The city’s last cobblestone house is safe from demolition for now, as the city plans to accept an offer from the property’s owner to donate it to the Rochester Land Bank Corporation.
The Lockwood-Alhart House is a nearly 200-year-old building attached to a small strip mall located at the corner of Grand Avenue and Culver Road.
Arthur Kirsch of Long Island bought the house in 2006, and in the years since the property has deteriorated. Its roof is crumbling, the doors are boarded up, and rats and pigeons have made it their home. Kirsch had said he planned to demolish the house, although he had not yet applied for a permit to do so.
After the Land Bank acquires the property, the city will solicit proposals to rehab the house, Mayor Malik Evans said. He gave no timeline for the process aside from saying the process should “move quickly.”
“As the Wolf said in ‘Pulp Fiction,’ ‘I solve problems,’” Evans said during a news conference held on the house’s freshly mowed yard. “And this is one of many problems that came across my desk.”
Councilmember Mitch Gruber said that the city has been concerned for some time about the state of the building and that “as soon as there was an opportunity for the administration to get involved and for Council to get involved, we moved quickly.”
But the plan to acquire the building did not seem to be under consideration by the city as recently as nine days ago.
Last week, WXXI News reported on the declining state of the Lockwood-Alhart House and the owner’s plan to demolish the house so the site could be used as a parking lot for the adjacent Dollar General. Kirsch outlined that plan in a July court filing he submitted in response to a city lawsuit against him that sought to compel him to address more than two-dozen code violations.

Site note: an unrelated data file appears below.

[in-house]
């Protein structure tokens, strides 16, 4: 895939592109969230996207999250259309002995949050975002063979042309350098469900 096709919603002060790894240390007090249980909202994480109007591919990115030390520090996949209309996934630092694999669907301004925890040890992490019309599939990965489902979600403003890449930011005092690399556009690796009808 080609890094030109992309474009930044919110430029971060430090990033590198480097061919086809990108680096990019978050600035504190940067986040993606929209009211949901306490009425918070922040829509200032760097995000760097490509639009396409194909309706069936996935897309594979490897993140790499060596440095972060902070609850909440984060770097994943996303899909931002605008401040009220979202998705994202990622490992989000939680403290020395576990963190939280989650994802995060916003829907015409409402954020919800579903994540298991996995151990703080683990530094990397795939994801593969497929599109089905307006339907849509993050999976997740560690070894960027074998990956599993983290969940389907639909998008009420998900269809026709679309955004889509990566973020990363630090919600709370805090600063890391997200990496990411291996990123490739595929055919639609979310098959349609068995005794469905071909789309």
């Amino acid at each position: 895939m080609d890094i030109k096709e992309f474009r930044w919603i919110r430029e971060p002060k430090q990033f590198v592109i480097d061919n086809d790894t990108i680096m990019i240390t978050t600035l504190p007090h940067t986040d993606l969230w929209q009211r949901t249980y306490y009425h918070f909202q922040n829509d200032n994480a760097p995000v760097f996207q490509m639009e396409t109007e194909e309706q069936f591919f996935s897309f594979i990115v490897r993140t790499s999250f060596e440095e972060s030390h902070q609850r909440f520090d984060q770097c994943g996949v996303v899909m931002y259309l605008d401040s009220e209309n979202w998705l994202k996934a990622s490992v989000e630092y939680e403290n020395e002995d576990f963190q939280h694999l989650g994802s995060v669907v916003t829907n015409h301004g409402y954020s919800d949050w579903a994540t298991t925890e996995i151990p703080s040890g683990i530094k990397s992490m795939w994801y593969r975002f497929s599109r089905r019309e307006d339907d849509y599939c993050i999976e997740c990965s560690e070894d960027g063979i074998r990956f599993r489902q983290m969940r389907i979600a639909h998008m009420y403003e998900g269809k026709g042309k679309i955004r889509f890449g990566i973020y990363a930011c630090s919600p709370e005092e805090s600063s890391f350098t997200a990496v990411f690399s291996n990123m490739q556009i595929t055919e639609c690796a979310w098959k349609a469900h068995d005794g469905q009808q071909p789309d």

The revelation that the house could be razed sparked outrage among community members and led to a petition calling on the city and the owner to somehow save the property.
At the time, City Hall’s top lawyer, Linda Kingsley, said the city had no plans to acquire the property and that if Kirsch were to ask for a demolition order, officials would have no reason not to grant it.
Likewise, city Commissioner of Neighborhood and Development Dana Miller said the only reasonable, if unlikely, path forward for the house was for a wealthy benefactor to step in, purchase the house and renovate it.
But in an interview with Kirsch, he told WXXI that he was willing to donate it to the city. It was an option where he could wash his hands of the liability and get a tax write-off, while the city could take on the burden of restoring the building.
Kingsley, in an Aug. 22 interview, said this was not an option previously considered by city officials.
“First of all, we’re just hearing about this,” Kingsley said during that interview. “But we are generally not in the business of doing this kind of thing ourselves. This is the kind of thing a developer would engage in or a not-for-profit would engage in.”
Evans said the city and Kirsch started having conversations last week and said that city officials were “excited” when the donation became a possibility.
The cost of overhauling the building is unclear at this time.
Evans said the city is also seeking to have the property recognized as a historical landmark.